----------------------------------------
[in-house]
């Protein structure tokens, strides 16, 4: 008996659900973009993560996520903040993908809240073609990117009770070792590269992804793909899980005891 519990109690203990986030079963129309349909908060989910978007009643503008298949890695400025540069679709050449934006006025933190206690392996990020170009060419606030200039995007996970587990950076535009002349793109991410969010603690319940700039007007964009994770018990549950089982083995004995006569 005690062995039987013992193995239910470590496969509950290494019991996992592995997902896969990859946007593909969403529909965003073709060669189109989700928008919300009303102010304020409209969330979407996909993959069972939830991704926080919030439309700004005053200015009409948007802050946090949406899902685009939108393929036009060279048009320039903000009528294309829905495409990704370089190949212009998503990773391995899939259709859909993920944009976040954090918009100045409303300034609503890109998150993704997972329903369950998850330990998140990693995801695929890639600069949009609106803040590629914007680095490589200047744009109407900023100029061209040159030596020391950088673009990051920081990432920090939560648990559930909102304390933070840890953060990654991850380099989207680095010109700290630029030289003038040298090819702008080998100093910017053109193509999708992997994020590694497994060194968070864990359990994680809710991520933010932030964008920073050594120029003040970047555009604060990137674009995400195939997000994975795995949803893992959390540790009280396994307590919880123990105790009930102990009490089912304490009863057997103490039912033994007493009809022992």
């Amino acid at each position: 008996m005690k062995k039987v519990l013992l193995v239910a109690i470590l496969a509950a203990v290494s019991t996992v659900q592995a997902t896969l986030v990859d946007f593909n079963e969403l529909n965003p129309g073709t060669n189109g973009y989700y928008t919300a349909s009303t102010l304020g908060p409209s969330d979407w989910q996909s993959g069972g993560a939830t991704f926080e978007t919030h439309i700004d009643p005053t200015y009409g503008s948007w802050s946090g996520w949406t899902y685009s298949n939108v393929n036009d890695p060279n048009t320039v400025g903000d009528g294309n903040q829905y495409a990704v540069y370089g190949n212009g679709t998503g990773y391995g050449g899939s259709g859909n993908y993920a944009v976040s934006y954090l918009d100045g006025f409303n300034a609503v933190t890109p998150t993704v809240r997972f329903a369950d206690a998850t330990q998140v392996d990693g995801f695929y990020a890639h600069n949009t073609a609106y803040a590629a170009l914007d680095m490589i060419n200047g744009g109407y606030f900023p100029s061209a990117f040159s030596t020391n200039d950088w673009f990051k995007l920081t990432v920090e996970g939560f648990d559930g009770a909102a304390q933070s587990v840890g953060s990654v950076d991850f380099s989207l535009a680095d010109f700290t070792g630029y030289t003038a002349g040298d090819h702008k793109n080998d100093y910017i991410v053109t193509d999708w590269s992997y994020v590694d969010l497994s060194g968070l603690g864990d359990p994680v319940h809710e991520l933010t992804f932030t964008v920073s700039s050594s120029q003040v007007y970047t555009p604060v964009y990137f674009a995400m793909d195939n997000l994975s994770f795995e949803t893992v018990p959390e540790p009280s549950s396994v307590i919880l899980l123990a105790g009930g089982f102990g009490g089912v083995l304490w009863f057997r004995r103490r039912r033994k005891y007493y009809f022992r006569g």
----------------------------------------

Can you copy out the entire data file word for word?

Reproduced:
[in-house]
């Protein structure tokens, strides 16, 4: 008996659900973009993560996520903040993908809240073609990117009770070792590269992804793909899980005891 519990109690203990986030079963129309349909908060989910978007009643503008298949890695400025540069679709050449934006006025933190206690392996990020170009060419606030200039995007996970587990950076535009002349793109991410969010603690319940700039007007964009994770018990549950089982083995004995006569 005690062995039987013992193995239910470590496969509950290494019991996992592995997902896969990859946007593909969403529909965003073709060669189109989700928008919300009303102010304020409209969330979407996909993959069972939830991704926080919030439309700004005053200015009409948007802050946090949406899902685009939108393929036009060279048009320039903000009528294309829905495409990704370089190949212009998503990773391995899939259709859909993920944009976040954090918009100045409303300034609503890109998150993704997972329903369950998850330990998140990693995801695929890639600069949009609106803040590629914007680095490589200047744009109407900023100029061209040159030596020391950088673009990051920081990432920090939560648990559930909102304390933070840890953060990654991850380099989207680095010109700290630029030289003038040298090819702008080998100093910017053109193509999708992997994020590694497994060194968070864990359990994680809710991520933010932030964008920073050594120029003040970047555009604060990137674009995400195939997000994975795995949803893992959390540790009280396994307590919880123990105790009930102990009490089912304490009863057997103490039912033994007493009809022992």
């Amino acid at each position: 008996m005690k062995k039987v519990l013992l193995v239910a109690i470590l496969a509950a203990v290494s019991t996992v659900q592995a997902t896969l986030v990859d946007f593909n079963e969403l529909n965003p129309g073709t060669n189109g973009y989700y928008t919300a349909s009303t102010l304020g908060p409209s969330d979407w989910q996909s993959g069972g993560a939830t991704f926080e978007t919030h439309i700004d009643p005053t200015y009409g503008s948007w802050s946090g996520w949406t899902y685009s298949n939108v393929n036009d890695p060279n048009t320039v400025g903000d009528g294309n903040q829905y495409a990704v540069y370089g190949n212009g679709t998503g990773y391995g050449g899939s259709g859909n993908y993920a944009v976040s934006y954090l918009d100045g006025f409303n300034a609503v933190t890109p998150t993704v809240r997972f329903a369950d206690a998850t330990q998140v392996d990693g995801f695929y990020a890639h600069n949009t073609a609106y803040a590629a170009l914007d680095m490589i060419n200047g744009g109407y606030f900023p100029s061209a990117f040159s030596t020391n200039d950088w673009f990051k995007l920081t990432v920090e996970g939560f648990d559930g009770a909102a304390q933070s587990v840890g953060s990654v950076d991850f380099s989207l535009a680095d010109f700290t070792g630029y030289t003038a002349g040298d090819h702008k793109n080998d100093y910017i991410v053109t193509d999708w590269s992997y994020v590694d969010l497994s060194g968070l603690g864990d359990p994680v319940h809710e991520l933010t992804f932030t964008v920073s700039s050594s120029q003040v007007y970047t555009p604060v964009y990137f674009a995400m793909d195939n997000l994975s994770f795995e949803t893992v018990p959390e540790p009280s549950s396994v307590i919880l899980l123990a105790g009930g089982f102990g009490g089912v083995l304490w009863f057997r004995r103490r039912r033994k005891y007493y009809f022992r006569g």